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VHL 20 in 20 #19: I am Sam


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I Am Sam

Without a General Manager, the hockey team cannot be. The man upstairs is the one who makes the league tick – he watches over all of us as players, and operates for the sole purpose of improving his team either in the short-term, or in the long-term. Either way, the general manager should always act in his team’s best interest. Throughout VHL history, we have had a multitude of different GMs rise and fall. Some of them were great thinkers, and had the ability to build powerhouse teams almost from scratch. Others, however, simply didn’t have what it took to be a strong manager, and failed miserably in all their endeavors. This episode is titled “I Am Sam” in honor of the legendary former general manager of the Montreal Canadiens, Sam Pollock, who is widely considered as one of the greatest general managers of all-time. It was Pollock’s brilliance that helped breed the powerhouse Montreal Canadiens on the 1970’s – perhaps the greatest hockey team in NHL history. A well-known move of his was when he traded Ralph Backstrom to the Los Angeles Kings, so that they would move out of last place, passing the California Golden Seals, whose 1st round selection belonged to the Canadiens due to a previous trade. Because of this, the Canadiens were able to select the great Guy Lafleur, a catalyst for those powerful Habs teams. Has the VHL ever had someone that brilliant in a front office? Likely not, but today, let’s see who comes the closest to being like the great Sam Pollock.

For as long as the Victory Hockey League has had players, it has had general managers as well. This is common sense, as teams cannot function without someone there to direct it. A general manager is essentially the brain behind any operation, but not all operations occur in a similar manner. Every general manager that has ever ascended to power in the 21-season history of the Victor Hockey League has had a somewhat different way of conducting his business. It’s human nature; we are all different, and we have distinguishing features that make us dissimilar to the people around us. However, a good leader generally requires certain key traits or characteristics to make them as effective as possible. There is a general idea as to which personality traits can lead to someone being a better general manager than others.

”I'd say that a great GM is determined by the moves he makes. Anyone can sell the farm and load up on big name players for a season, but it takes a truly great GM to be able to improve their team through their dealings, while also maintaining their team’s future.” – Joey Clarence

Indeed, a good general manager needs to make moves that put his team in a strong position that will, ideally, deliver both immediate satisfactions while ensuring that the future prospects for the team remain bright. The general manager must also make moves that he believes will work well for the team, even if the players on that team may disagree with him. He needs to stay strong even in the face of adversity – if a general manager allows his opinion to be swayed too easily by other members of a team, then he will likely end up making poor decisions. I’ve always believed that listening to your players is a good idea, but ultimately, you have the final say in all decisions. If you want to make a move, which you truly believe will benefit your organization, then it shouldn’t matter what your players think. Make the move, and prove them wrong. An example of this is when Calgary Wranglers general manager Matt Bentz traded away the newly drafted Adam Blaine and Calgary’s Season 18 1st round pick to New York for Lars Berger, Hiro Renomitsu, and Davos’ Season 18 3rd round pick. Various player in the Calgary locker room criticized Bentz for making the deal – Stormwall included. In hindsight, Berger became a centerpiece on a two-time Continental Cup winning dynasty, Renomitsu was a solid defenseman for the Wranglers as well, and the 3rd round pick became eventual Stolzschweiger Trophy candidate Roman Andreev. Meanwhile, Blaine turned out to be a disappointment, and was traded away from the Americans, while the 1st round pick was Peyton Nydroj, who never played a game for the Americans as Toronto had the pick by the time draft day rolled around. Bentz looks like a genius, and those of us who criticized him look like goats. If Bentz had listened to us, and taken our opinions too much into account, the team would have suffered greatly.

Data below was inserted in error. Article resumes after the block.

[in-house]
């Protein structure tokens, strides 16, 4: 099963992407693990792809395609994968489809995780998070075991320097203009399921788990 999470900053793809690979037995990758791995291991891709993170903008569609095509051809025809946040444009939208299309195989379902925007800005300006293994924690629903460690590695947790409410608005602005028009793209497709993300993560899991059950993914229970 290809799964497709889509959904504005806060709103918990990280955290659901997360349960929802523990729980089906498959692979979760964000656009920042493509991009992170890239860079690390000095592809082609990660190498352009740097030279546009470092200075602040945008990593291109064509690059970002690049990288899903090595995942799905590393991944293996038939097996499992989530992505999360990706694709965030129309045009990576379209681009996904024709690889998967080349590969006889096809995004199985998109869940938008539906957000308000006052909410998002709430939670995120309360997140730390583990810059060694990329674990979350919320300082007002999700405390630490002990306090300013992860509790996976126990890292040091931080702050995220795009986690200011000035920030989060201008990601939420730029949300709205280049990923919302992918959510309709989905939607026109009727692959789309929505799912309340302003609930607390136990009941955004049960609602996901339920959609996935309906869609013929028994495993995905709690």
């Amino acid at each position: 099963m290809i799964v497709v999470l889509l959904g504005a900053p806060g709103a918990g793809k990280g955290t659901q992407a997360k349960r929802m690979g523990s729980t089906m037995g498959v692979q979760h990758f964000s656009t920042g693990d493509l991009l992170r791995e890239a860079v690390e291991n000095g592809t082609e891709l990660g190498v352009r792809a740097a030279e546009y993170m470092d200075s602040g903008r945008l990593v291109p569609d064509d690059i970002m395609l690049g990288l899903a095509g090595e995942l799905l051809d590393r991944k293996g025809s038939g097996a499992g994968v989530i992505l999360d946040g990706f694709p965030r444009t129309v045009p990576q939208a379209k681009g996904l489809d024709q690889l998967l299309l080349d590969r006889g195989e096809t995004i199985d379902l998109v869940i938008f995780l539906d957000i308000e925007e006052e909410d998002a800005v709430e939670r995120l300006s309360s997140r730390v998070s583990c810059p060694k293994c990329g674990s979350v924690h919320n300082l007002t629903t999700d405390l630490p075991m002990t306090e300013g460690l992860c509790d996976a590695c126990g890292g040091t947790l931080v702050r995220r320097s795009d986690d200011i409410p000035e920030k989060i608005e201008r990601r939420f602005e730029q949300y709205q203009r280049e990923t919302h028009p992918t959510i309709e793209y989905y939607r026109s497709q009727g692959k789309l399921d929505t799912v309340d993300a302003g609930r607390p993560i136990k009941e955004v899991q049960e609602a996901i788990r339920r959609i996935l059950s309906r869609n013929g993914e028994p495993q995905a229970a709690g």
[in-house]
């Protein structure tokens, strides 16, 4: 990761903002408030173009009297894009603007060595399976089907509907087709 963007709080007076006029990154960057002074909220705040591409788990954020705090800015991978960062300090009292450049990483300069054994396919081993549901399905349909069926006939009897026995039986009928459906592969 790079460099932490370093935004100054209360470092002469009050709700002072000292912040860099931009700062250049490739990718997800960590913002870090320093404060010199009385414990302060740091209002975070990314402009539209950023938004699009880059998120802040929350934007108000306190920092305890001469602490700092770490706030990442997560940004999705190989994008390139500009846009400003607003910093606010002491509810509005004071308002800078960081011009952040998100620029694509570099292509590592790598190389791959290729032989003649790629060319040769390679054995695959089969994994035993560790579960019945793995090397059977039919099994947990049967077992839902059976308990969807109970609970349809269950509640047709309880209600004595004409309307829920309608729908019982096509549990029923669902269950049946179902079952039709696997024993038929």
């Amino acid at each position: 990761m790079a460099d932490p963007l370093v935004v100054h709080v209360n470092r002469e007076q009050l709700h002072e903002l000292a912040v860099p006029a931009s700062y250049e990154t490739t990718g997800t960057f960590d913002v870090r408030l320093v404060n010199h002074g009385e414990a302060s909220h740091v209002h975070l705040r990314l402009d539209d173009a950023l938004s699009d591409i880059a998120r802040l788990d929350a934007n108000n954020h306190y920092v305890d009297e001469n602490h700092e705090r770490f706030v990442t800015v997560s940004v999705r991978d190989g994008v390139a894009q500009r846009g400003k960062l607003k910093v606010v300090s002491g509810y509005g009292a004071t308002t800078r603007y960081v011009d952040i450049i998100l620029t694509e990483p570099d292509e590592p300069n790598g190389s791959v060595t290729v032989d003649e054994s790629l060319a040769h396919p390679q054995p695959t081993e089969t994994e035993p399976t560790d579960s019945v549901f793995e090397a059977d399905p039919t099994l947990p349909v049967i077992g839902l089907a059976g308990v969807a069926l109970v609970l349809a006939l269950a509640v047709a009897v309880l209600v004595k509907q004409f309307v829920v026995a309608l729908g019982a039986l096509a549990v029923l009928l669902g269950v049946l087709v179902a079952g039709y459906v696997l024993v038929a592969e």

Matt Bentz being a gangster

”Obviously, the major yardstick for general managers is championships. While plenty of good GMs have never won a championship, the goal of building a team is to win a championship. That's what separates the good ones from the great ones.” – Alex Stoyanovich

According to the record books, only 3 general managers have won more than 1 Continental Cup: Scott Boulet (Calgary, Season 2 & Season 8), Scotty Campbell (Davos, Season 11 & Season 13), and Matt Bentz (Calgary, Season 18 & Season 19). Bentz is the only GM in VHL history to win two consecutive Continental Cups. It’s certainly true that a Continental Cup is often a good way to measure GM success, but I’m not necessarily sure that it’s the most telling statistic. For example, take Derek Harland, who won with the Bears in Season 5. It’s common knowledge that the team he won with was mostly built by the previous general manager, Danny Tremblay. However, it’s Harland’s name that appears on the cup as the general manager. Does this necessarily make Derek Harland a good general manager? It absolutely does not. Therefore, while Continental Cups can certainly show success, it is not an idiot proof measuring stick. Perhaps a more telling sign might be the award for Best General Manager, which just so happens to be named the Sam Pollock Trophy. The only GMs who have won this award more than once are Daric Radmonovic, Dust’n Funk, and Matt Bentz. For me, this is a better may to signify which GMs truly stand above the rest. These three men are always in the mix when it comes to naming the VHL’s equivalent to Sam Pollock – guys like Danny Tremblay, David Knight, and Scott Boulet are not far away either.